Septic Drain Field 101: A Homeowner's Guide To Facts

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No one really likes to think about what happens to that waste that goes down the toilet with every flush, but it does have to go somewhere. For most private residences, the waste is pushed through to a septic tank and then possibly a septic drain field. Drain fields are natural remedies to dispose of fluid waste. These large sections of the ground are where liquid overflow goes to dissolve and disintegrate back into the environment where natural bacteria will eliminate it. If your septic system involves a drainfield, there are some things you need to know. Here is a quick look at some of the facts about septic system drain fields:

Drain fields don't last forever. 

Just like your septic tank has a limited lifespan, so does a septic drain field. In fact, it is a good idea to relocate a drain field when you replace your septic tank. Over the years, the sludge that accumulates inside of a septic tank can change the flow of both liquid and fluid matter into the drain field. This can cause solid waste to be distributed into the drain field, which can be an environmental problem and a dirty mess you don't want to deal with as a homeowner.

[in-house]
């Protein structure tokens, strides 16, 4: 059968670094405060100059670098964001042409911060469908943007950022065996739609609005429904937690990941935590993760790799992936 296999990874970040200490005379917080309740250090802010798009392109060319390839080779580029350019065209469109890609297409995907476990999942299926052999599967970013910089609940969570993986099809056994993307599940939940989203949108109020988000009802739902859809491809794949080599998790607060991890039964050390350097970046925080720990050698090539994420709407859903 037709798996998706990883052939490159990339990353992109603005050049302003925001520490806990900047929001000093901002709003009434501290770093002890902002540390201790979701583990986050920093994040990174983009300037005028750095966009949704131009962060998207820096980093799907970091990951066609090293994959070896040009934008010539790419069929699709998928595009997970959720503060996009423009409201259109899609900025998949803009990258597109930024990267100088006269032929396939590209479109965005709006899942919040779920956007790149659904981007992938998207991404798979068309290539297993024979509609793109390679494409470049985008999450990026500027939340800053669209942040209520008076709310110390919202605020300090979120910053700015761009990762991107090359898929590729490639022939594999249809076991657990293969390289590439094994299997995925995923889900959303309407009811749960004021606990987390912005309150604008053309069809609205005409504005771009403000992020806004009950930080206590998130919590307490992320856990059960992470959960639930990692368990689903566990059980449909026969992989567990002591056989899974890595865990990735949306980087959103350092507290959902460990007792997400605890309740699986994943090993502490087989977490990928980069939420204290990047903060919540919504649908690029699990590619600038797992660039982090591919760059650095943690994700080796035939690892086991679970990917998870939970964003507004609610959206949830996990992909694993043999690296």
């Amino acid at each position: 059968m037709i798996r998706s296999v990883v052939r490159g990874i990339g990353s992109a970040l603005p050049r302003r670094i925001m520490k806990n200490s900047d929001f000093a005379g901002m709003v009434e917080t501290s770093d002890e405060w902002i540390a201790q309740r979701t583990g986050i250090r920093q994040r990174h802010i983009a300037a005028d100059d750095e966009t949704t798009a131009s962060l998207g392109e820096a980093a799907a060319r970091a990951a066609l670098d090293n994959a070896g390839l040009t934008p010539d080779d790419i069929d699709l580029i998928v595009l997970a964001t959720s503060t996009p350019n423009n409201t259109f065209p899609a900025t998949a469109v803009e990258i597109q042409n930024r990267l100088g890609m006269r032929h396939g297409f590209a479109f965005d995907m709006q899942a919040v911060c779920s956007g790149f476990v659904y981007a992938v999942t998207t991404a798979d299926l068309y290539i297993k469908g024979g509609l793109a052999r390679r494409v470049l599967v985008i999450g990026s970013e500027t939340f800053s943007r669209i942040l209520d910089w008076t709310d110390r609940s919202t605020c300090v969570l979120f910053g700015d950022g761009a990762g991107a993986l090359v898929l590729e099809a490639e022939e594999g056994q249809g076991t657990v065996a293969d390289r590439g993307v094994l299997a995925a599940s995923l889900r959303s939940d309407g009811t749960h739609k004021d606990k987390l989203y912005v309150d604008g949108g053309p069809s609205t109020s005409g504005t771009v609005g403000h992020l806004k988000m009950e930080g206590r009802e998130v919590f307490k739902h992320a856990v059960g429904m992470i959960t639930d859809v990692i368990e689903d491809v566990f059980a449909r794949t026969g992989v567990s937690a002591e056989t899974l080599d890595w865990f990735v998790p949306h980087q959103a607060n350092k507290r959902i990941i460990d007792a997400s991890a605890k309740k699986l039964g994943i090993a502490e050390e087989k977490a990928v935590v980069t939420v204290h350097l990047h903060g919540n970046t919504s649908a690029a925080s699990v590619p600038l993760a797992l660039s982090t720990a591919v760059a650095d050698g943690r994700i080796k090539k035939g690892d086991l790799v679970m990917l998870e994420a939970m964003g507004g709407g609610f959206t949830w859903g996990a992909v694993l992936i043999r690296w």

Any time you notice wastewater or solid matter on the surface of the drain field, it is a good indication that relocation is necessary. This basically means that the porous consistency of the ground is no longer porous. Therefore, it is no longer absorbing wastewater as it should. 

Drain field replacement can be costly. 

Septic system work is often unexpected and can be one of the more costly repair projects on your property in general. According to HomeAdvisor, drain field replacement can cost anywhere between $7,200 and $20,000 on average. The smaller your drain field and the less condensed the soil is, the lower your costs will be and vice versa. 

If your drain field has to be relocated, you can expect quite the extensive project to occur. Overflowing lines from the septic tank will be rerouted to the new location, but these lines must be placed several feet below ground to coincide with environmental safety standards. If there are groundwater supplies on your property, the project can be even more intense because the overflow lines may have to be installed a long way from your actual tank. In these cases, the installation of a projectile pump may also be necessary. 

Check out a website like http://www.southernsanitarysystems.com for more information and assistance. 

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